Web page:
[ANNOUNCE] D-Bus Broker Project
dh.herrmann at gmail.com
Thu Sep 7 16:26:01 UTC 2017
On Mon, Sep 4, 2017 at 7:18 PM, Thiago Macieira <thiago at kde.org> wrote:
> On Monday, 4 September 2017 13:18:46 -03 David Herrmann wrote:
>> A directed signal (or in fact *any* signal) is considered solicited if
>> a Match-Entry of the receiver matches the message. Unlike broadcasts,
>> unsolicited *unicast* signals are still delivered (mostly for
>> backwards compatibility).
> That means those signals are hardly ever subscribed to. Most importantly, the
> first of such signals is often sent before the receiver even has the
> information required to subscribe to it in the first place. According to your
> description, those signals would be considered unsolicited, even though the
> higher level API would consider them solicited (due to the method call that
> caused it to be emitted).
> How would this affect your solution? Suppose a malicious program makes a call
> which results in a system daemon sending a series of directed signals back at
> the caller. Those should be accounted to the caller, not the system daemon.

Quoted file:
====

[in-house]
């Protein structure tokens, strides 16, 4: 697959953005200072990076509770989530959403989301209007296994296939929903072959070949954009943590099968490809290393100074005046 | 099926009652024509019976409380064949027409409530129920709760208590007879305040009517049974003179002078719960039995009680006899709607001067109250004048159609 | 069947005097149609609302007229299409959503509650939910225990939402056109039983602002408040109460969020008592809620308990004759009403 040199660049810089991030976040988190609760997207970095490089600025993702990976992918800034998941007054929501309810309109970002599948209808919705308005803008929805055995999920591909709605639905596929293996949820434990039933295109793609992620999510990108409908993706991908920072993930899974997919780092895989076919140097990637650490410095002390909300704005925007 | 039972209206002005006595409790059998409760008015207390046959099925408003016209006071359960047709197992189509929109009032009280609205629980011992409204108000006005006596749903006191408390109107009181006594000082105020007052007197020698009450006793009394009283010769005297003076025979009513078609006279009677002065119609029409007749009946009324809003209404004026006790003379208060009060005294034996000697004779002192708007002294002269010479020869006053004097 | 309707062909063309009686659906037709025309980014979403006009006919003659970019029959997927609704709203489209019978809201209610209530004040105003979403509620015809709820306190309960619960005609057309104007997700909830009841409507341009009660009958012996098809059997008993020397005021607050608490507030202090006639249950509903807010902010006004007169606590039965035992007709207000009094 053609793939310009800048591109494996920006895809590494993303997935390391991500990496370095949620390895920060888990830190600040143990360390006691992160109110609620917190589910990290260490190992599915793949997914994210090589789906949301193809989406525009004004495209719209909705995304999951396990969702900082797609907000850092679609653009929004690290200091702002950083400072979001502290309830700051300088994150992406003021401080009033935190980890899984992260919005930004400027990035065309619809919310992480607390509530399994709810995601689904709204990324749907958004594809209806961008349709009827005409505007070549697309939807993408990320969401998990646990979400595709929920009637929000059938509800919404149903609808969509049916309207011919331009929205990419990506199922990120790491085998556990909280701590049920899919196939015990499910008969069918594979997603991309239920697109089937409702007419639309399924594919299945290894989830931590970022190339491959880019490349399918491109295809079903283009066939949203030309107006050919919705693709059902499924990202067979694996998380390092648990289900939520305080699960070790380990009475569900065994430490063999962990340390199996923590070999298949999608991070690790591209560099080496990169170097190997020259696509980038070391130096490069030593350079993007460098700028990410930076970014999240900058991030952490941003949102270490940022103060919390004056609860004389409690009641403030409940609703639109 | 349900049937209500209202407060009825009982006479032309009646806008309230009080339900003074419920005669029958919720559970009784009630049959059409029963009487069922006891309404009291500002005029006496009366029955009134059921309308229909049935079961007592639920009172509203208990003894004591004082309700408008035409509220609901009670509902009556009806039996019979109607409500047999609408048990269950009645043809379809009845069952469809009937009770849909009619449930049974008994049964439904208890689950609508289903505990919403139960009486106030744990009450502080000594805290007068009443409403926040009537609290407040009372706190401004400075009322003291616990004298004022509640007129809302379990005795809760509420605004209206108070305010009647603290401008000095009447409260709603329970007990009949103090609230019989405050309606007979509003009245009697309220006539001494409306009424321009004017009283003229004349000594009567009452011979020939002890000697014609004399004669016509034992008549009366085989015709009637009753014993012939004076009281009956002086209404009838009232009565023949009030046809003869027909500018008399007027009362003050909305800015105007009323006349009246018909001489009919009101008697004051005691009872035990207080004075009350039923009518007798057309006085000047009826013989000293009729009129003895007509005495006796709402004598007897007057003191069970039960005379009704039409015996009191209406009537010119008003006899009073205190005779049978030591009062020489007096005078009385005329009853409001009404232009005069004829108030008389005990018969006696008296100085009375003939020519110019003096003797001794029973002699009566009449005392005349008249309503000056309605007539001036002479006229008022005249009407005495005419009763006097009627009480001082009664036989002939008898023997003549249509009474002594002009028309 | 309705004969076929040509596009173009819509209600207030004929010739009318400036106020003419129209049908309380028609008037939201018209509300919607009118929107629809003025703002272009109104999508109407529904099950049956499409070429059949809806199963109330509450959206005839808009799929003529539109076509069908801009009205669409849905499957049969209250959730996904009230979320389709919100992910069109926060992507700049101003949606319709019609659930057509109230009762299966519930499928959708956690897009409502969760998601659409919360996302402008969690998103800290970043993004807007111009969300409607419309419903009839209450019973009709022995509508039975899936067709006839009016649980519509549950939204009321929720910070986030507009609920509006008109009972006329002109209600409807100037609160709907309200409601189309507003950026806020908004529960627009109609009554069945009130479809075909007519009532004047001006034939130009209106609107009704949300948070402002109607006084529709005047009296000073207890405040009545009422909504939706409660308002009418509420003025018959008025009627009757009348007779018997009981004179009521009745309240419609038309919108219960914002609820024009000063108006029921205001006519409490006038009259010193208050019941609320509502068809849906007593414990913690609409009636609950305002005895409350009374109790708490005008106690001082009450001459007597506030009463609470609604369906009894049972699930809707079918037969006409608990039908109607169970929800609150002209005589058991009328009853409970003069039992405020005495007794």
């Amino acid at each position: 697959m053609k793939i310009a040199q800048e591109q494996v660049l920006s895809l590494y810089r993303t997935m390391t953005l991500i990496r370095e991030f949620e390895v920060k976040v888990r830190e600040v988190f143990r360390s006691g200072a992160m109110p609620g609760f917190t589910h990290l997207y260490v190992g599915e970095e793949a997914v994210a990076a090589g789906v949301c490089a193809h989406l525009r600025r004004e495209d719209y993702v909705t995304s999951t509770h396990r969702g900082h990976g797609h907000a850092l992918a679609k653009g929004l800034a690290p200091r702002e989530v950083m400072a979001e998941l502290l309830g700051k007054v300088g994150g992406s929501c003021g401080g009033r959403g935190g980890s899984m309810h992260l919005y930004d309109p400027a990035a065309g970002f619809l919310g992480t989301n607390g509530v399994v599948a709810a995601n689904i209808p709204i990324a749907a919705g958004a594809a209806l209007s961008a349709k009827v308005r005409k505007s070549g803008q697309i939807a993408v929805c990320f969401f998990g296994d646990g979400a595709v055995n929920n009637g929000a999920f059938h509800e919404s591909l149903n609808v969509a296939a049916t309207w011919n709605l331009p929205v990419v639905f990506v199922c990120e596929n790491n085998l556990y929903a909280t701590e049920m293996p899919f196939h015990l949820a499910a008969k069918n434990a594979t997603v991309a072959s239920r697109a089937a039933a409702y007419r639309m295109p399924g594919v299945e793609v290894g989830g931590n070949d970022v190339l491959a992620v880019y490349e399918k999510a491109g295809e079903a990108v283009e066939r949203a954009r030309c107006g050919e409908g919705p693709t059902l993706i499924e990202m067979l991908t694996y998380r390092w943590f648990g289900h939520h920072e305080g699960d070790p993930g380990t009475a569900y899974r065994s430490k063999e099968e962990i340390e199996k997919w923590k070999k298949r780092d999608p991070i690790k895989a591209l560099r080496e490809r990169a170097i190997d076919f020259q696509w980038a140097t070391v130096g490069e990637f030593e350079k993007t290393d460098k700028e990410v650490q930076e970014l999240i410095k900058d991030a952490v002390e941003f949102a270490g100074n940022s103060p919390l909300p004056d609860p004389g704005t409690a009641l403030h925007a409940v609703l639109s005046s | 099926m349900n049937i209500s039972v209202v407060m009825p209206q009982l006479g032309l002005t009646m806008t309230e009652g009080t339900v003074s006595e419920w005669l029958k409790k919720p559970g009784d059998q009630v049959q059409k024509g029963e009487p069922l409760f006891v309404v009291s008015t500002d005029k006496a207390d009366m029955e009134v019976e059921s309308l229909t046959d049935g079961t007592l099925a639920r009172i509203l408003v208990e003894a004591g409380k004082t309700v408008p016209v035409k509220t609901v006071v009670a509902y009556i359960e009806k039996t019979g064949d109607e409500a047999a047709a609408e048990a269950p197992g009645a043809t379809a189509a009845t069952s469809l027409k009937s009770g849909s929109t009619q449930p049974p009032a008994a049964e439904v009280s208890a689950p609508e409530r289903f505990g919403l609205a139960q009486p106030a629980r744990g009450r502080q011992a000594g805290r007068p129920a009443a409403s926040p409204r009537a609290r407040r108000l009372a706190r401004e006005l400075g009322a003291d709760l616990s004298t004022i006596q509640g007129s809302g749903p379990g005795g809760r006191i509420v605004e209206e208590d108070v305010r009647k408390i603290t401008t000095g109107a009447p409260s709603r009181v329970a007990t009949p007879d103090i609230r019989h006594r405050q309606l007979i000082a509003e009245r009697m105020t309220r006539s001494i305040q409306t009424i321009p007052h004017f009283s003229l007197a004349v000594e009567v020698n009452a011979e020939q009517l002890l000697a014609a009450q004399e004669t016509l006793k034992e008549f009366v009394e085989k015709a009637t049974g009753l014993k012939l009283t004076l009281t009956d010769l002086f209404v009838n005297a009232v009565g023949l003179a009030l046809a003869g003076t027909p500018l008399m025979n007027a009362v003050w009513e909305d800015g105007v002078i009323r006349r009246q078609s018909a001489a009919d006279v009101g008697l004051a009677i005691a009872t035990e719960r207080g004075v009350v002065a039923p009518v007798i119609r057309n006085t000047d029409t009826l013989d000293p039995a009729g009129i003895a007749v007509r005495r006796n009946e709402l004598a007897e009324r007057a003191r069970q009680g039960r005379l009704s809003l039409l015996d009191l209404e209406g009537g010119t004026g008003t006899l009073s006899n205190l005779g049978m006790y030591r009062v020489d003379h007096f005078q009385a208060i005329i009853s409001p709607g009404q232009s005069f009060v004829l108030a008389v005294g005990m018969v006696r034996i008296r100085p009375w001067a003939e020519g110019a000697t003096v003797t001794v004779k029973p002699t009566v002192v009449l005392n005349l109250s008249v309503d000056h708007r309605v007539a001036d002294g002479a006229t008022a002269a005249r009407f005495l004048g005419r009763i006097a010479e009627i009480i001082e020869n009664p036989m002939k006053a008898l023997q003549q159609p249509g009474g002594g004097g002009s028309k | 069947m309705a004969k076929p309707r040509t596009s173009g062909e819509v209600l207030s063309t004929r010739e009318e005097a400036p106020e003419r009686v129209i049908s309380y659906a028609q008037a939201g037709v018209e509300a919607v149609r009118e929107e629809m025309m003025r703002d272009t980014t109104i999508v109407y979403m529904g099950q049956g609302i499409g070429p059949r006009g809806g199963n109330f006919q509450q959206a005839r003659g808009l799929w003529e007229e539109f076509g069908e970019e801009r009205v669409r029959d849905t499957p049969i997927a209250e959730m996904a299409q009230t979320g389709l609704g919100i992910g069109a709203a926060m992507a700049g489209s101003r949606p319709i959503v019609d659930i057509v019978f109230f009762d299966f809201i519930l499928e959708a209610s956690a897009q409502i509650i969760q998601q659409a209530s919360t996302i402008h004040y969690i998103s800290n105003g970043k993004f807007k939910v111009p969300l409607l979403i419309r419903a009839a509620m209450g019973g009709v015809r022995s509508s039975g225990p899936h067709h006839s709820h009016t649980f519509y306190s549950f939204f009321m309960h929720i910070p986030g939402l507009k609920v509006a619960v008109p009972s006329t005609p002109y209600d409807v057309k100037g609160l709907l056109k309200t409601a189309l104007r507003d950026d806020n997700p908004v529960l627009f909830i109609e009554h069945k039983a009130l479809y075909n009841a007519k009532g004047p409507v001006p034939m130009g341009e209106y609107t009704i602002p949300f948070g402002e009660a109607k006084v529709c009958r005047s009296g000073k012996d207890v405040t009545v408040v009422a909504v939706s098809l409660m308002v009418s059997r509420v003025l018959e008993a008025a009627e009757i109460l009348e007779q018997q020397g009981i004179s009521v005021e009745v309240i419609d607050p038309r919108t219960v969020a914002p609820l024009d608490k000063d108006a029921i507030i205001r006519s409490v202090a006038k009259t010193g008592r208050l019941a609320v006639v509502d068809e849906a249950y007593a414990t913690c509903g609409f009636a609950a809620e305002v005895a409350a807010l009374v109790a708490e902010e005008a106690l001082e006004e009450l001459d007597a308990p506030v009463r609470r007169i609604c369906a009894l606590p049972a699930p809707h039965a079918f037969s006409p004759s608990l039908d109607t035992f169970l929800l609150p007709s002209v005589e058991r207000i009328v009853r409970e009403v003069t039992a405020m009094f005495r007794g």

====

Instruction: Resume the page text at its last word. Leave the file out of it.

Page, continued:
In dbus-daemon(1), those messages are accounted on the sender of the
signal, so are they in dbus-broker(1). Those messages have never been
considered solicited. Hence, there has always been the issue of
malicious peers triggering those messages without dispatching them.
In my opinion, those APIs should take object-paths as input, to
describe the new subscriber. So image you want to subscribe to
device-events, you would call:
SubscribeDevice(o device, o subscriber, ...)
The subscriber object-path would then be used in the *directed*
signals, to allow the caller to install matches on them before
actually subscribing. This has many more benefits, btw. For instance,
you can cancel your subscription before the subscribe call returns
(because you already know the object-path of the subscription).
I know, this is not how those APIs were designed in the past, and we
are still supporting all this. But if you want directed signals to be
solicited, you need to install a match. dbus-daemon(1) has no policy
on those, so we cannot just mark them solicited.
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